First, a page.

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Three hands holding smartphones that display Android apps

Ewa, Jaime, and Marta’s journey to an app on the Play Store

Armed with two weeks of Java learning and one week of Android, three brave Professional Software Development students decided to make Android games and try putting them on Google Play.

We had one week to produce something that reflected and consolidated our knowledge of Java and Android, and the three of us chose to make a game. There were many options for projects, but we picked games as we were drawn to the challenge of coding game logic. We were really excited to attempt to produce something that was good enough to put on the Play Store – and show our friends!

Could you tell us a little more about each of your projects?

Jaime: Coding Bootcamp Student Simulator is all about balance. A game where a student takes 16 weeks through the scary world of studying software development. Every day the player will need to take a decision that will affect them in unexpected ways, leading them to failing the course or finding a proper job.

Ewa: For this project I built a puzzle game called GhostSweeper – I based the game logic on the classic Minesweeper but invented my own custom theme, so instead of searching for bombs on a minefield the player’s goal is to trap ghosts hiding on the board.

Marta: I made Stabagotchi, an idle tapping digital pet. You can tap on him to give him love, and look after him by feeding him to keep his health up. I also added a little twist at level 5…

Where did you get your inspiration for your project from?

E: I knew I wanted to create a fun app that my friends and family could enjoy (while giving me valuable user feedback), but also one that would allow me to revise topics we’d covered in class and explore a variety of user interactions with a mobile device, for example short and long clicks or rotating the screen.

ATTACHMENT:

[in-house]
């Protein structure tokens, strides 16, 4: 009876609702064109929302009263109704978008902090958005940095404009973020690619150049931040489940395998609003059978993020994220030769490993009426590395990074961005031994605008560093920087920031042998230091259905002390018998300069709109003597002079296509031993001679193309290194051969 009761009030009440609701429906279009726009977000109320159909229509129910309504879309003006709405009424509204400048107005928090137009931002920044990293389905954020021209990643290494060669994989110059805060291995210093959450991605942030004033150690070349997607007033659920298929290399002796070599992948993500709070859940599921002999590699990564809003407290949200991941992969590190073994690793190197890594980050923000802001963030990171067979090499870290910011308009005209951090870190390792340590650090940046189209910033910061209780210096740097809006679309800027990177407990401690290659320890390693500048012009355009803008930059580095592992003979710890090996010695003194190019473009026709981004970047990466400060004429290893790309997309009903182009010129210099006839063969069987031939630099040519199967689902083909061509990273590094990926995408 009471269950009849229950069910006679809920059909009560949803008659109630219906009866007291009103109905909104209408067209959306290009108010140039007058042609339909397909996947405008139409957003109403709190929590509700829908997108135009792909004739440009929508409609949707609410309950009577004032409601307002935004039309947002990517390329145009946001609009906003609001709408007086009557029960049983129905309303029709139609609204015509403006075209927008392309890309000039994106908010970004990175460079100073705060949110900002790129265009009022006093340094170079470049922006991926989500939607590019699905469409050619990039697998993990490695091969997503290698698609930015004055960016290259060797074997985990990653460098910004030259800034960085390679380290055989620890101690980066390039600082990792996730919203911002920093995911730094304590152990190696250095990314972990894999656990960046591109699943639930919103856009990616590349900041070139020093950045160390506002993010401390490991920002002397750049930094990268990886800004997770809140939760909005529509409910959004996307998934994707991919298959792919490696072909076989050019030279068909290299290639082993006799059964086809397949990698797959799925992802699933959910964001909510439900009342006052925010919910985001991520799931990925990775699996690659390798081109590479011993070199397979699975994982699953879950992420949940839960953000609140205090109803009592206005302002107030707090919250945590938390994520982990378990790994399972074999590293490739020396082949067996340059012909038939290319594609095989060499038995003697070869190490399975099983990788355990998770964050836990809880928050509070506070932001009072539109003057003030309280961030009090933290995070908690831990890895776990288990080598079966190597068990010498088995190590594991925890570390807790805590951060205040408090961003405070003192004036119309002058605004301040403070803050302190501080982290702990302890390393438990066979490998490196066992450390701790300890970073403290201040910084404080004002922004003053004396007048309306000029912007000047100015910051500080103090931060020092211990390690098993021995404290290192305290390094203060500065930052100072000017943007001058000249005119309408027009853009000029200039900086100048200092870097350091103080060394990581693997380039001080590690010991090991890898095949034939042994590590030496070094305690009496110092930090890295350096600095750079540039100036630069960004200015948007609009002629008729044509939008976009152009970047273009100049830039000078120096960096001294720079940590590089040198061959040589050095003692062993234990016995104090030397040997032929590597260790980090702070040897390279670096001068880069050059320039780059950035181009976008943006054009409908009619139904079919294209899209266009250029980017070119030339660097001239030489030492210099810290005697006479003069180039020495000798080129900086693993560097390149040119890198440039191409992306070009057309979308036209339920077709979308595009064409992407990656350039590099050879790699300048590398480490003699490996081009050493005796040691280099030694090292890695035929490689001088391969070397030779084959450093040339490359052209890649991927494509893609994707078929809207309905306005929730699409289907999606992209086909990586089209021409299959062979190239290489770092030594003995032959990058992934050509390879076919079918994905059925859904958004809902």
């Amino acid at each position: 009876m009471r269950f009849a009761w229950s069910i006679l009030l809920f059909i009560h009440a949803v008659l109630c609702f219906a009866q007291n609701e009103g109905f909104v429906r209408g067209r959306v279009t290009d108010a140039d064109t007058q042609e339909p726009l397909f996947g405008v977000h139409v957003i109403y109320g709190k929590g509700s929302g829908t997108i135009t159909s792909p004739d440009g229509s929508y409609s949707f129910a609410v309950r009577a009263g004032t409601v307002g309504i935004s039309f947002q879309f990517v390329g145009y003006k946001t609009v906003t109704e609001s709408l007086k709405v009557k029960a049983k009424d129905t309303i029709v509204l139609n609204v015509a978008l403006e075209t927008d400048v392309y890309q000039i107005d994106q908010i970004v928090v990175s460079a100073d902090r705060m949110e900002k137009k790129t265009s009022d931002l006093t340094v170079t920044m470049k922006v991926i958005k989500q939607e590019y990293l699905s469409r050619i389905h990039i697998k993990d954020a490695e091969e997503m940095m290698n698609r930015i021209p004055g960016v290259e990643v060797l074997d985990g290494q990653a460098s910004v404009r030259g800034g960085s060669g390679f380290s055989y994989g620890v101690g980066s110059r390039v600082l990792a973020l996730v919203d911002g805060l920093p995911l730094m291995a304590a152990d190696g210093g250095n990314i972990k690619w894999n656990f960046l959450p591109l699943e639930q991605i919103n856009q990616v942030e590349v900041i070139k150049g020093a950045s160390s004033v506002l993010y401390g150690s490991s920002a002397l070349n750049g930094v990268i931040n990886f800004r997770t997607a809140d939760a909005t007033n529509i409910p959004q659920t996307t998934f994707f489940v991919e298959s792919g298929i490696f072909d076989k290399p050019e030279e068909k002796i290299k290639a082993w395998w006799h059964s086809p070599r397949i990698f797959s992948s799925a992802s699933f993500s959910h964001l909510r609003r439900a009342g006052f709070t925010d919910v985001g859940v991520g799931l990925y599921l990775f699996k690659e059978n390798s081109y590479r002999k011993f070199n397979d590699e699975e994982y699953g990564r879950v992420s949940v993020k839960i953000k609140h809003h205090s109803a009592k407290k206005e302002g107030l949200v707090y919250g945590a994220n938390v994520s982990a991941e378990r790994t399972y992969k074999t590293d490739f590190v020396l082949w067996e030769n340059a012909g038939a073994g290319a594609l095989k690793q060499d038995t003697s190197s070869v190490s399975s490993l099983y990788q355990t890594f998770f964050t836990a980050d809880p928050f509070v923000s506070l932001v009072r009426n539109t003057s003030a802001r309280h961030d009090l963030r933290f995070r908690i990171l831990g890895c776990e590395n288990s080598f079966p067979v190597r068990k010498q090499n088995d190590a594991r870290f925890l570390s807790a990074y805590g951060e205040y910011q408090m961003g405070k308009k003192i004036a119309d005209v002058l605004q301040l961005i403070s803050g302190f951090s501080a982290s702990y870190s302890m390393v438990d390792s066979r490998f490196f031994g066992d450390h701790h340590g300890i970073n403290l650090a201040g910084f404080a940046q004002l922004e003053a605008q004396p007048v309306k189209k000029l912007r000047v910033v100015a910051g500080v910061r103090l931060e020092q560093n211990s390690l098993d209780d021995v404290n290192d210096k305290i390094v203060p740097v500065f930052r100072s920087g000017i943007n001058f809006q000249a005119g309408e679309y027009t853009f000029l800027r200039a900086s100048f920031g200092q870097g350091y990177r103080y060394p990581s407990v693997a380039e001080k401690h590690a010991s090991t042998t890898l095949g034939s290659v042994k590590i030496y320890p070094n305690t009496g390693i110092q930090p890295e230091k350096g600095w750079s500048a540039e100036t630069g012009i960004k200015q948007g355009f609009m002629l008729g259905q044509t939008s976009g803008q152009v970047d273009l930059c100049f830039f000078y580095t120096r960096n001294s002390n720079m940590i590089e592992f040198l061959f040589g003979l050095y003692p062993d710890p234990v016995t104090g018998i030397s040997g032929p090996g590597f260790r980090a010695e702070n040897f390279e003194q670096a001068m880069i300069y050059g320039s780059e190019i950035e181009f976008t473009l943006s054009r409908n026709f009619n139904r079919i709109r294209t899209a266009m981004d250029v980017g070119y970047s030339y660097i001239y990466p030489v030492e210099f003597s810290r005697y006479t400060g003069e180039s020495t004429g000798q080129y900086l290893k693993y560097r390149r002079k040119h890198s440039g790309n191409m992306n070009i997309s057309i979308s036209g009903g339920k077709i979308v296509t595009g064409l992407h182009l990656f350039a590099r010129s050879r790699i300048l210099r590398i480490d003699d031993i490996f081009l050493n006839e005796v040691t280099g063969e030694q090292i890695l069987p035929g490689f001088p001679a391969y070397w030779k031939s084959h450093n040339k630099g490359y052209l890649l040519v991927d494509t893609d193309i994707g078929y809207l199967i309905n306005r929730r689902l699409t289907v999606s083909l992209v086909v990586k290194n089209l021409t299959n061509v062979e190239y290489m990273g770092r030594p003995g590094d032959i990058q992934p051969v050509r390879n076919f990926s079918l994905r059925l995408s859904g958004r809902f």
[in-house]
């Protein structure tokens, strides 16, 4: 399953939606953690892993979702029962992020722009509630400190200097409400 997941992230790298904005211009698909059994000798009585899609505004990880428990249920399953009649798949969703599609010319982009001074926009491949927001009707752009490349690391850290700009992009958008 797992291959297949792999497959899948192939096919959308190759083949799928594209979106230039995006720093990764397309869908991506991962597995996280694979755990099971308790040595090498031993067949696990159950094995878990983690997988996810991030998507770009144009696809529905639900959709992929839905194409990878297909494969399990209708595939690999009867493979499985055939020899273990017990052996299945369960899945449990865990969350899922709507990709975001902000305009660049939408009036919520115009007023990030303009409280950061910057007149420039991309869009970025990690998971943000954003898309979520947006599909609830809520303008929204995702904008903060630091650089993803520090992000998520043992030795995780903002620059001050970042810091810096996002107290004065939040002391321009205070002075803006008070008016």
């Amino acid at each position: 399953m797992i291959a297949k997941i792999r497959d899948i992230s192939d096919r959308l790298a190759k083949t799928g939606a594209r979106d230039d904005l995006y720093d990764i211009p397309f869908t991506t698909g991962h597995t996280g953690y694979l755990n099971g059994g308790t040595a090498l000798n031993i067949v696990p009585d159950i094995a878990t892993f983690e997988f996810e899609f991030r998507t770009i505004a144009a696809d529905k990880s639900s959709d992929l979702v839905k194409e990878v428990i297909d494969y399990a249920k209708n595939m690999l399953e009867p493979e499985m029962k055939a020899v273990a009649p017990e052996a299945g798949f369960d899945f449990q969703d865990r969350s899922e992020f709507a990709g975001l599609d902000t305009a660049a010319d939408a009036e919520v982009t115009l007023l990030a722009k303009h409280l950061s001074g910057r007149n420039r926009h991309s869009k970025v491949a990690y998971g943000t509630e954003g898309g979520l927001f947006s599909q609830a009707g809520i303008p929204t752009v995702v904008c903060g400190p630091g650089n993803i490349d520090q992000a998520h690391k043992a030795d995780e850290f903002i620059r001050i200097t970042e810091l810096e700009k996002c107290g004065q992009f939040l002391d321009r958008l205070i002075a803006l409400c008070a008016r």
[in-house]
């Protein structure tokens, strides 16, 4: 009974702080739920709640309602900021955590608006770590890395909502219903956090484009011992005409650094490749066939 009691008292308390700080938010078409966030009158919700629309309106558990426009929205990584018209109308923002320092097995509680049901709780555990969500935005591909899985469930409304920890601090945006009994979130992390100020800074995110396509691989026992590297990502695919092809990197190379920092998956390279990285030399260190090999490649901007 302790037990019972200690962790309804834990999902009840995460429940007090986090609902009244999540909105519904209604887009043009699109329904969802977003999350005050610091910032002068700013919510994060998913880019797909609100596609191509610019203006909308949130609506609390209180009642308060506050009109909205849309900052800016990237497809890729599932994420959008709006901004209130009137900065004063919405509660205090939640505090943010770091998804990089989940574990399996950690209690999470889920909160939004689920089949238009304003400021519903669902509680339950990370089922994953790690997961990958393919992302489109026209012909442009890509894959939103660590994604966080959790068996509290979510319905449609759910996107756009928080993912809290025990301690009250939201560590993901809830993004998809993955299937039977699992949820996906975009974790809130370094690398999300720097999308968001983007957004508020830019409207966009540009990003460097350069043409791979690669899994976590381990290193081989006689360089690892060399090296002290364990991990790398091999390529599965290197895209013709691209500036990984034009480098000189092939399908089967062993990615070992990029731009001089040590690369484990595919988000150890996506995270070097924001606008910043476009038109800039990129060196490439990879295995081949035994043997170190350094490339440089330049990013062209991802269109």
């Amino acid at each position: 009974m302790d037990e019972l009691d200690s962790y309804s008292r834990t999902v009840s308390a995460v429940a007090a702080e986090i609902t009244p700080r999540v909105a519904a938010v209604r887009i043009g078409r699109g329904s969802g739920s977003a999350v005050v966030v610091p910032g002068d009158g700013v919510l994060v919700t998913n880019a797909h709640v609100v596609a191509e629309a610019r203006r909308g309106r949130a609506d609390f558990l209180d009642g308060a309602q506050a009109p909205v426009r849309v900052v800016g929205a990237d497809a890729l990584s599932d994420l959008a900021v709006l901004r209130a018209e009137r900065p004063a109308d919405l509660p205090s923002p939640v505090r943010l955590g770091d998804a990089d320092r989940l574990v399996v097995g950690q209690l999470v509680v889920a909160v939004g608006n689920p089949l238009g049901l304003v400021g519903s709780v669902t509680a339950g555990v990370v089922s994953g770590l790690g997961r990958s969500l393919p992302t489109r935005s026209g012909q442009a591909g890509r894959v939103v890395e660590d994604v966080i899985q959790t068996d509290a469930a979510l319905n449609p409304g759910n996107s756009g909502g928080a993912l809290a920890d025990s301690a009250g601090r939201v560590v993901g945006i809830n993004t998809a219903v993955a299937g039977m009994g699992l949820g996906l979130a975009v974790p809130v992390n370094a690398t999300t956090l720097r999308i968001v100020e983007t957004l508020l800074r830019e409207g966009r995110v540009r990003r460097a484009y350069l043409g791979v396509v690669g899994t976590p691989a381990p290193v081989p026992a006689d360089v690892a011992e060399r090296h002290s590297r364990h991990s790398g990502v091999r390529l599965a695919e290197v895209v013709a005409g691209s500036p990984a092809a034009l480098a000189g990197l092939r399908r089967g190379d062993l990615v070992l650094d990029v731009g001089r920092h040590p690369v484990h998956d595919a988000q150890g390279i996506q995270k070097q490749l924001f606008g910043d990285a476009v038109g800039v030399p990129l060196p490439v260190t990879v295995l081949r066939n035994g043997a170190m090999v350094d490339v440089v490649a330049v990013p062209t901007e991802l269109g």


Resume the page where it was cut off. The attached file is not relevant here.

A Minesweeper-like game ticked all those boxes, plus it presented me with some interesting logical challenges, such as how best to calculate the number of ghosts in direct vicinity of a field on the board in order to display it as a hint to the player.

J: My inspirations were very clear. I wanted a challenging game that could be played with just one finger and based on our life as CodeClan students. Then, it was after playing Unicorn Startup Simulator (developed here in Scotland) when I discovered what I wanted to do.

Decisions games are really easy to understand for any audience, can fit on any screen and just deciding the events was fun enough to encourage me to think of more and more surrealistic cards for the app.

You had one week to complete the project. How did you find it?

M: It was definitely challenging to have only one week as it was easy to get carried away with features. I had a really clear picture of what the game would be if it were a “proper game” so I had to reign myself in with a clear basic specification.

My extensions were really modular so that once I had the finished product, adding each extension would add one complete feature but not depend on anything else. I used trello to stay organised which really helped.

A screenshot showing the project on trello

J: Like Marta, I was afraid that I would get carried away by all the things I wanted to add, something I suffered during my previous project. So this time, I decided to plan my project very seriously. I spent the whole first day just diagramming what I should do. After that, it was really easy to fly over the development just following my diagram.

Marta's project diagram

What was your favourite feature of the app?

E: I’m really happy that I managed to introduce difficulty levels to GhostSweeper. It was the last extension I had time to build, however it was much needed, as initially I made the game almost impossible to win for anyone but the most experienced players!

M: My favourite feature was the first extension that I implemented, which made the game actually playable – time. Each second, Taco’s health points goes down by one and this prompts the user to feed him and sets the game in motion.